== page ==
Nevertheless, Tello and his hermanos (brothers) ran through the necessary gauntlets of resistance and put together the first meeting with a MEChA conference. The retreat attracted participants from as far as Texas, the Mid-West, New York and Mexico.
There, the foundation of what it means to be un Hombre Noble (Honorable Man) was introduced. As the general platform, so to speak, for the Compadres Network, there are seven principles for becoming and maintaining this spiritual and personal righteousness. Among these is the principle of being un Hombre de Palabra, someone who gives his word and stands by his commitment.
The spiritual retreats and monthly meetings incorporate a heavy influence of indigenous culture and rituals, such as the burning of sage, sweat lodges and the ever-present prayers accompanied with the beating of drums.
Yet, the group’s focus is not just centered around all things indigenous. The word Compadre in itself is a very special and meaningful word in the Latino culture, both in the US and across Latin America. The word bestows more than friendship upon someone—it symbolizes ones desire to establish and maintain a kinship with someone who might not even be a blood relative.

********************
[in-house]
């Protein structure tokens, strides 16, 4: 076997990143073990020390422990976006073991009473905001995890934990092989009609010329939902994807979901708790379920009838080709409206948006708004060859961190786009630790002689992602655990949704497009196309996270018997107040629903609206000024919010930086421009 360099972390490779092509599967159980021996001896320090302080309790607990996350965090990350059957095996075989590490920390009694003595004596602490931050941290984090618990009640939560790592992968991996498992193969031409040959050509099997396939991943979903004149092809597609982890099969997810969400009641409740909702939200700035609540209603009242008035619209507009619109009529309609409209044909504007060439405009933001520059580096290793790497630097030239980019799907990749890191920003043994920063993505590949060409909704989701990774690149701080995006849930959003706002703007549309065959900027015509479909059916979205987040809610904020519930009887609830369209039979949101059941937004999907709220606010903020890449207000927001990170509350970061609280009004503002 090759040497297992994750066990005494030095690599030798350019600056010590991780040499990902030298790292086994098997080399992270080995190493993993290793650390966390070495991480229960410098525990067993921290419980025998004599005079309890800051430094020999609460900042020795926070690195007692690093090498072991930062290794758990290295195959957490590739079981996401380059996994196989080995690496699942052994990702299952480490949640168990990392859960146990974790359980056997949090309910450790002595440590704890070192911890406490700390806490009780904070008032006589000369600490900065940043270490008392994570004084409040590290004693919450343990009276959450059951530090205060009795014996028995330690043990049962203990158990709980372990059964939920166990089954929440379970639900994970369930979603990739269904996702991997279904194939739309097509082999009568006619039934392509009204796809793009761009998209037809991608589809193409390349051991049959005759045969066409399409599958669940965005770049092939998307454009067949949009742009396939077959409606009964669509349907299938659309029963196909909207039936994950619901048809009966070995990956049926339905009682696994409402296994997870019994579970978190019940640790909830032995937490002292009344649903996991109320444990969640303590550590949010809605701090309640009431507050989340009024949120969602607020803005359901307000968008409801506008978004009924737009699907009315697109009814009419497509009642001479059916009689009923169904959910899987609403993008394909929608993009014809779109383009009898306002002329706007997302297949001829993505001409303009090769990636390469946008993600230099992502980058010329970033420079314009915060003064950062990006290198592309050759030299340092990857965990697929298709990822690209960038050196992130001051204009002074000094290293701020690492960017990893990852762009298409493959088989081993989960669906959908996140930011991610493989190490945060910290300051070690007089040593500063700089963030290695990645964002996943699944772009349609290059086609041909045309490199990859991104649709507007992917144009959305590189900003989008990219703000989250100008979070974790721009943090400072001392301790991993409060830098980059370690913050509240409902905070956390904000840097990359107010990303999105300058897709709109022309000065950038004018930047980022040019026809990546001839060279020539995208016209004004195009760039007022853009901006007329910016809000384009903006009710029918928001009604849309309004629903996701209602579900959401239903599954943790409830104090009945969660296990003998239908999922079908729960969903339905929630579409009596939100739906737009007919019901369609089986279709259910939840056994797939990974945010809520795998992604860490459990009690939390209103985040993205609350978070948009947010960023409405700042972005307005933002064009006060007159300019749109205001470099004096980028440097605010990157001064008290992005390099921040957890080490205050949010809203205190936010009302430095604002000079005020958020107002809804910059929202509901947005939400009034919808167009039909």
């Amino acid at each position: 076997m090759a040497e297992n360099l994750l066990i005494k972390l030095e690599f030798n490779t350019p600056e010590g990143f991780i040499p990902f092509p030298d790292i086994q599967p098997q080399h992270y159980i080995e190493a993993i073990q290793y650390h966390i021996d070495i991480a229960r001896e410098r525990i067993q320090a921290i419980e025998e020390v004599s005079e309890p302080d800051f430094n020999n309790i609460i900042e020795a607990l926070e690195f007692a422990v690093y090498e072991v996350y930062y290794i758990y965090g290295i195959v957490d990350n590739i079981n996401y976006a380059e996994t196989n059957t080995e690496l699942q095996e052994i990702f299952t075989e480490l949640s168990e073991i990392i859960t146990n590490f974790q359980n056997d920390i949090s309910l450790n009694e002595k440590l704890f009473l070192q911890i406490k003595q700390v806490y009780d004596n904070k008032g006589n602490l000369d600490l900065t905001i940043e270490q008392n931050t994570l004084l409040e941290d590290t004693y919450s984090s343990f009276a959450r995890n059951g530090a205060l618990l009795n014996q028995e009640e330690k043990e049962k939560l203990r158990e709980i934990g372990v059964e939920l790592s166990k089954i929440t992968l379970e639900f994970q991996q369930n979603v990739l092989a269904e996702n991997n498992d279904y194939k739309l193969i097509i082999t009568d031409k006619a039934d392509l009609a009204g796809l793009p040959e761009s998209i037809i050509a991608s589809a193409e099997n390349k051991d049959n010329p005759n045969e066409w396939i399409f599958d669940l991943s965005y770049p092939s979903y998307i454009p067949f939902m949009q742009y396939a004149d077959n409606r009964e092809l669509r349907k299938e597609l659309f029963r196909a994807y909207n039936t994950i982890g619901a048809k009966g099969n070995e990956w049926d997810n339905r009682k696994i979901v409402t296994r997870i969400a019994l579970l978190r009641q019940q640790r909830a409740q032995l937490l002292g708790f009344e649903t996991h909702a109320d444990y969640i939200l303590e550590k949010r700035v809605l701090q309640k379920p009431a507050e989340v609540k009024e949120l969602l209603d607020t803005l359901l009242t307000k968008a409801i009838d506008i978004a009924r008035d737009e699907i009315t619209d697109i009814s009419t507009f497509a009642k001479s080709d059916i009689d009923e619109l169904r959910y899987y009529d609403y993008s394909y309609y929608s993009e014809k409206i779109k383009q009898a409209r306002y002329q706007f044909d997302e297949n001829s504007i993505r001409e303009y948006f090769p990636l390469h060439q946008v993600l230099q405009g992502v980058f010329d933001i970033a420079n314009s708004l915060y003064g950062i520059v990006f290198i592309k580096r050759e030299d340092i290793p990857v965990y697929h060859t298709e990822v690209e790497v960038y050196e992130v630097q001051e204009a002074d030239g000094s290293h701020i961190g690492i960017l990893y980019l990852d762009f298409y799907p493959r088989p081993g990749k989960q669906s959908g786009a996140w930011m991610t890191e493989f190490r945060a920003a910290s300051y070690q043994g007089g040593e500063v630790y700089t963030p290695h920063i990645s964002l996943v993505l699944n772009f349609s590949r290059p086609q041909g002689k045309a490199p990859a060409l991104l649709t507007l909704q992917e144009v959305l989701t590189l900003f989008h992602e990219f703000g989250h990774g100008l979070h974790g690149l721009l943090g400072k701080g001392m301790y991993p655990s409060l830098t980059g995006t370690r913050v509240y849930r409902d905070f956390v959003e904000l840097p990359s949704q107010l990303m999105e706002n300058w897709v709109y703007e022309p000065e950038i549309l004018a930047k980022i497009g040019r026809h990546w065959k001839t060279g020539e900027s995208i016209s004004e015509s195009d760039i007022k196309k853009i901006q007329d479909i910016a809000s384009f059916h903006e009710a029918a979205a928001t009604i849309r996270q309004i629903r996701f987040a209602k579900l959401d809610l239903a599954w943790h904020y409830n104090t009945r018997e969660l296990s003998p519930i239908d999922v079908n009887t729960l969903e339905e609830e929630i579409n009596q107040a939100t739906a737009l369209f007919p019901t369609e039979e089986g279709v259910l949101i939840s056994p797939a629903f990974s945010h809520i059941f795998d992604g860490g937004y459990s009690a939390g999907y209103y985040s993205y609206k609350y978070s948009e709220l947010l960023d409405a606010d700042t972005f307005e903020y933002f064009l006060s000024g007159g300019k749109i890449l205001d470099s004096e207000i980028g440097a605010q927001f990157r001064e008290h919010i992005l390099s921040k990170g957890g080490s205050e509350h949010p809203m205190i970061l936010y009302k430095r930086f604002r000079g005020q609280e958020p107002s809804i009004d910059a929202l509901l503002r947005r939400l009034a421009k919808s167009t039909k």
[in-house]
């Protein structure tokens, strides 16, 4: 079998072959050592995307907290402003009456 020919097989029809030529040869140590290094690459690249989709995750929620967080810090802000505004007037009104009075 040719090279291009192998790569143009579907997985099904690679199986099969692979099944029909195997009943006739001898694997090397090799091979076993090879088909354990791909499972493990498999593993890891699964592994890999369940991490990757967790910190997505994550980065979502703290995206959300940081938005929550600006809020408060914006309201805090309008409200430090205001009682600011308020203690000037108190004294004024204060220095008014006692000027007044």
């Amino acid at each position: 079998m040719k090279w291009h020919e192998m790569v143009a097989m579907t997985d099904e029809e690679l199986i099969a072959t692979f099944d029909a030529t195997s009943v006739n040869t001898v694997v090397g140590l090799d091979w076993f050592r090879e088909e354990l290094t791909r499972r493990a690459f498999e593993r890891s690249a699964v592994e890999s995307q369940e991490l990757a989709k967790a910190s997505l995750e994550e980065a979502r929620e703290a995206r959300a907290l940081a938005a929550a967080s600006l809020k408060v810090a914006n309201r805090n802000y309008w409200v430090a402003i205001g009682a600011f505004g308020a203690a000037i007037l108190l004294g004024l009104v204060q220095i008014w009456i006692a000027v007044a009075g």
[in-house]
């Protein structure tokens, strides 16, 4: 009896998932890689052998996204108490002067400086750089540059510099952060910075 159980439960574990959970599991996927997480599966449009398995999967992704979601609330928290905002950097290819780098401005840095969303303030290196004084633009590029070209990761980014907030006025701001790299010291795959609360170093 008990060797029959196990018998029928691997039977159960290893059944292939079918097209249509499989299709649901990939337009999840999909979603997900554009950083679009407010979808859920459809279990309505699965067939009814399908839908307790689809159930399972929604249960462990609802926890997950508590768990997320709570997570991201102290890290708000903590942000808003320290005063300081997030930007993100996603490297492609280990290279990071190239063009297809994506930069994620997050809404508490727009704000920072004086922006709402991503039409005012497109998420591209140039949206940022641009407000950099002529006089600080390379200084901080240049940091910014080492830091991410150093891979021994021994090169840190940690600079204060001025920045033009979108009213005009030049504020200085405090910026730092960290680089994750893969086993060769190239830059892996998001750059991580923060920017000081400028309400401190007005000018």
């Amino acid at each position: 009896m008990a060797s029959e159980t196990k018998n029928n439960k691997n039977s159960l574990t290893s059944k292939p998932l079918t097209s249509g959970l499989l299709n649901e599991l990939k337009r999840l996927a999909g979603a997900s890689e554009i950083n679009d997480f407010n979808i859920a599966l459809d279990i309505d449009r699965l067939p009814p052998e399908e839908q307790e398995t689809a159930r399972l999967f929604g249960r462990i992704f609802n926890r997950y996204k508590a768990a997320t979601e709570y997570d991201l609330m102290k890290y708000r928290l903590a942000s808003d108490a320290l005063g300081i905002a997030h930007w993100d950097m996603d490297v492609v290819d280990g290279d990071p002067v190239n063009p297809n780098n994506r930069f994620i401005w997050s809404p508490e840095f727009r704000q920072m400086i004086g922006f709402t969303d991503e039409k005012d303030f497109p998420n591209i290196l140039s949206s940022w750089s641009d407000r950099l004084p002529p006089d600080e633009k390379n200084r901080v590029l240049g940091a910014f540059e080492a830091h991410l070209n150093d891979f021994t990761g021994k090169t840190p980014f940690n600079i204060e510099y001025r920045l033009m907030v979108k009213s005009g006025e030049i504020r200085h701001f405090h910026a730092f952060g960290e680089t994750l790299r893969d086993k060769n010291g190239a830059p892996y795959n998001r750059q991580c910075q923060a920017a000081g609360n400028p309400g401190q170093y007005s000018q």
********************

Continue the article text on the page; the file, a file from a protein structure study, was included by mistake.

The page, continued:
Some of the oldest origins of the word can be traced to Mexico’s earliest days as a country, where a familial or friendship bond was even further solidified if a husband and wife were either asked to be the Godparents of a newborn child or offered to be.
Though the term is still used today in the same fashion, it is now also used to convey endearment and a friendship bond, somewhat like an extended family. And it is in this fashion that the now nation-wide group uses the term.
According to the NCN website, the group is currently operating through círculos (branches) in over 50 different cities.
One of the people to join the NCN and contribute to its spread since the mid-90s was Hector Sánchez, a graduate of Chico State, now 44.